The Open House: In brief
Having delighted and annoyed audiences with such prickly plays as Middletown and Thom Pain (based on nothing), playwright Will Eno returns with an unconventional take on family drama. The Debate Society's astute Oliver Butler directs.
The Open House: Theater review by David Cote
If the American family drama were a trout (stay with me), playwright Will Eno would gut it, shellac it, mount it on a plaque and make it wiggle and croon “Take Me to the River.” What I mean is that his work combines studied banality, sneaky weirdness and formal ingenuity. His deadpan allegory The Open House surveys the petty animosities and deadening routines of a suburban everyclan, then slowly, terribly, empties the space.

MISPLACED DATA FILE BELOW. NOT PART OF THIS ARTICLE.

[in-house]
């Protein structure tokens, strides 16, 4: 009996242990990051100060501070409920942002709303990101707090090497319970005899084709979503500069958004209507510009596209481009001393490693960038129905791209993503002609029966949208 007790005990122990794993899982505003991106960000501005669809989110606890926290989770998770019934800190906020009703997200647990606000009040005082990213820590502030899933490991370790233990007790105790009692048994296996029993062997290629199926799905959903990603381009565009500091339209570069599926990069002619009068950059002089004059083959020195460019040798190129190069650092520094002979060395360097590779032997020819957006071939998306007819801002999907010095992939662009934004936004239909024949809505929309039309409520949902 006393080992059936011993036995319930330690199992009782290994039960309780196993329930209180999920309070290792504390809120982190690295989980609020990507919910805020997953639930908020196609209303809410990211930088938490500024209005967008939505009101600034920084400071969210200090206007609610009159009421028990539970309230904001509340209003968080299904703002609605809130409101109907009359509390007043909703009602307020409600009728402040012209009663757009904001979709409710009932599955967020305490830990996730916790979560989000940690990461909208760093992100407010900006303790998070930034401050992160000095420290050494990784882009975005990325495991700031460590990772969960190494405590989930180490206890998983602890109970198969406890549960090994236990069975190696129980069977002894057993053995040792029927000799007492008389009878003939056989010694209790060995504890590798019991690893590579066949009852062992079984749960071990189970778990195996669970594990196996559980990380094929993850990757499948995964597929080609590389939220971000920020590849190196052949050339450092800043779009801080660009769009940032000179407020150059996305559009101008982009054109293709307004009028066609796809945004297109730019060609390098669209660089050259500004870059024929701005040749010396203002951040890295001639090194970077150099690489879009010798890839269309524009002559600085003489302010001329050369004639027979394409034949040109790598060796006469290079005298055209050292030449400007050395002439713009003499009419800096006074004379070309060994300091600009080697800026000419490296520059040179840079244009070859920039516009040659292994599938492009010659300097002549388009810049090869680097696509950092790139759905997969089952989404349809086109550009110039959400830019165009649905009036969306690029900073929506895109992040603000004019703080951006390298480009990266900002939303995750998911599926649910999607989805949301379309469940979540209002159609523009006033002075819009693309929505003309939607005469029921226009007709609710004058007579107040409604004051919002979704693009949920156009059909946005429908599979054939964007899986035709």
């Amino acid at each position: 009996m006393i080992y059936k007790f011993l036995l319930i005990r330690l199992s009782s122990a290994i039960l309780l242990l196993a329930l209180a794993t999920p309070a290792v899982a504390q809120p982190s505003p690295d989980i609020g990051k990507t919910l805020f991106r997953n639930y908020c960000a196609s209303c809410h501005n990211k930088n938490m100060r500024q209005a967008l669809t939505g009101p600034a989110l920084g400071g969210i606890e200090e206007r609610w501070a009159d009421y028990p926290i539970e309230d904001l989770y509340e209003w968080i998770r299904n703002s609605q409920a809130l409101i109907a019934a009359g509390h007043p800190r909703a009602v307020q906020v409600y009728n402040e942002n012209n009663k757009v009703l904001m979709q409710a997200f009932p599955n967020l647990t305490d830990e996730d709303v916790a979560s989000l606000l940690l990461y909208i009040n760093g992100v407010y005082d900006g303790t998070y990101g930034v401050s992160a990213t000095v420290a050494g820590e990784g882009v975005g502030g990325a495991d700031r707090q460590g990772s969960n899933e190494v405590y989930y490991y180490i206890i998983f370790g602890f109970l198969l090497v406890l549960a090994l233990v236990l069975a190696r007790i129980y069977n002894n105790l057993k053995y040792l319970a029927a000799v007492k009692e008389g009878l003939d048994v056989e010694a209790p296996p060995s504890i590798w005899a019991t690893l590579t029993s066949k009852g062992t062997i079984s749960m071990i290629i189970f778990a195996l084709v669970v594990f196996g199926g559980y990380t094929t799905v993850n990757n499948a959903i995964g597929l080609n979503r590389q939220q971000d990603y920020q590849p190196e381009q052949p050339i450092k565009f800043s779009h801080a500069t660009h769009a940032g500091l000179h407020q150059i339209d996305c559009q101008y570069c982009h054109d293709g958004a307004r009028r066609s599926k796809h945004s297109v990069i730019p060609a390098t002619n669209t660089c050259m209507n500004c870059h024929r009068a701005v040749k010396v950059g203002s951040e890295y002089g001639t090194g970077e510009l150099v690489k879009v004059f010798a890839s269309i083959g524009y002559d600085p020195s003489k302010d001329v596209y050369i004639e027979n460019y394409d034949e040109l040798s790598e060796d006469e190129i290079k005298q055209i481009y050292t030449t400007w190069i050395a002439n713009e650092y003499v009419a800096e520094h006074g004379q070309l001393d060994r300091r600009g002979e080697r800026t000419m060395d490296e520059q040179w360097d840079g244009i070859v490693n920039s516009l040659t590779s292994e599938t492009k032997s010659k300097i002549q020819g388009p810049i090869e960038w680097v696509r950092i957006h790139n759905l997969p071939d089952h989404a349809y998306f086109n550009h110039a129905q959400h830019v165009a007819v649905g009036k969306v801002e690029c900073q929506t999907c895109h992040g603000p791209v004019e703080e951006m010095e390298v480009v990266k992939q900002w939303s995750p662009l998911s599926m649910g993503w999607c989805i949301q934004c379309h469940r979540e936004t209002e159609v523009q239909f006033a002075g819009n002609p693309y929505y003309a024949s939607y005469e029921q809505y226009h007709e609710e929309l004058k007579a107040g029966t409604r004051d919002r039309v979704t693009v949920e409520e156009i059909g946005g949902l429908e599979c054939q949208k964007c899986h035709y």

Father (Peter Friedman) stews in a wheelchair, coolly and systematically abusing his wife (Carolyn McCormick), son (Danny McCarthy), daughter (Hannah Bos) and brother (Michael Countryman). When each of them finds an excuse to exit the toxic zone, they do, the actors shortly reappearing as different characters: a real-estate agent, a handyman and so forth. The patriarch who alienated those nearest him is now outflanked by strangers. Director Oliver Butler finds the right balance of melancholy and silliness to give the story local texture and global heft, and the actors are so attuned, they’ll make you feel like you’re home for the holidays.—Theater review by David Cote
THE BOTTOM LINE: Will Eno’s absurdist take on the American family constitutes a domestic disturbance.
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